The beginning of 2011 saw a return to media fanfare about violence in Mexico amidst more drug trafficking related deaths. And with the sensationalism comes another round of voices who want to speak to the Mexico that they know and have experienced. One of those voices, writer Edith Wilson, addressed the controversy in The Washington Post at the beginning of March, speaking earnestly about the southeastern Mexican town of Merida, where she recently traveled for a month.
Merida, the capital of the Yucatan state with a population of one million and famous for its Mayan ruins, provides an example of an average city recognizable in any American state. Violent crime is low, free WiFi can be found in public parks, and families gather in the streets for cultural events, like a recent festival which brought in Colombian rock star Juanes to play an outdoor concert. Says Wilson:
“I just spent a month wandering its clean, civilized streets, often by myself, and I’ve never felt safer or met nicer people. This is the Mexico rich in social capital, tradition and culture that we should cherish and defend, and that is almost blotted out amid news of drug violence.”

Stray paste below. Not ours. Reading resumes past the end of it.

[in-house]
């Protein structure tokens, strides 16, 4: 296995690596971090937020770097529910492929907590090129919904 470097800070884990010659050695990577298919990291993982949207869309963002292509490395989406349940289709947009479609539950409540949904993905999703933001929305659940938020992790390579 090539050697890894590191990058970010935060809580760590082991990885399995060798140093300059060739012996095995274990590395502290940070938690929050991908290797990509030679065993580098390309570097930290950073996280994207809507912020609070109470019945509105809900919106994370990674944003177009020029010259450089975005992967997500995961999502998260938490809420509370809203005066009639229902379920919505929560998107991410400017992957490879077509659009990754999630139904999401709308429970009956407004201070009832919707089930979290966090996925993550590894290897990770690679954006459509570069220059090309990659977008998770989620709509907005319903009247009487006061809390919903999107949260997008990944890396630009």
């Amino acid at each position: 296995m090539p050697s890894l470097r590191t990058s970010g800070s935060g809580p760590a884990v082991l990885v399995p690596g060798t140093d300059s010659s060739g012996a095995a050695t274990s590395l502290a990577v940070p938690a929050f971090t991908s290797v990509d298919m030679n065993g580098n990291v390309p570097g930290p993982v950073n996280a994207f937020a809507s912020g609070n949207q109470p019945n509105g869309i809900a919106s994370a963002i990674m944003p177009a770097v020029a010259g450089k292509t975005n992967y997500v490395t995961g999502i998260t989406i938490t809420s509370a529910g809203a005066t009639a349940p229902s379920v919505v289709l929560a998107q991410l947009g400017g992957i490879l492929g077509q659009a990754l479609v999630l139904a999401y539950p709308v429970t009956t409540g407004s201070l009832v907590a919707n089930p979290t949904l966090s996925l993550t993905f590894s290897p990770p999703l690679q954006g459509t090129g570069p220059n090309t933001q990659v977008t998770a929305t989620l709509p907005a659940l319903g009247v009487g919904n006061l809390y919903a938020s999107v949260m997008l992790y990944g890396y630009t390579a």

In her article, Wilson praises what she experienced in Merida – a wealth of social capital and rich culture, “where the community, rich and poor, gathers in public; and where pride in local culture feeds adherence to values that serve the needs of all” – and urges readers to not be blinded by the Mexico they see in the media.
You can read the full article, here.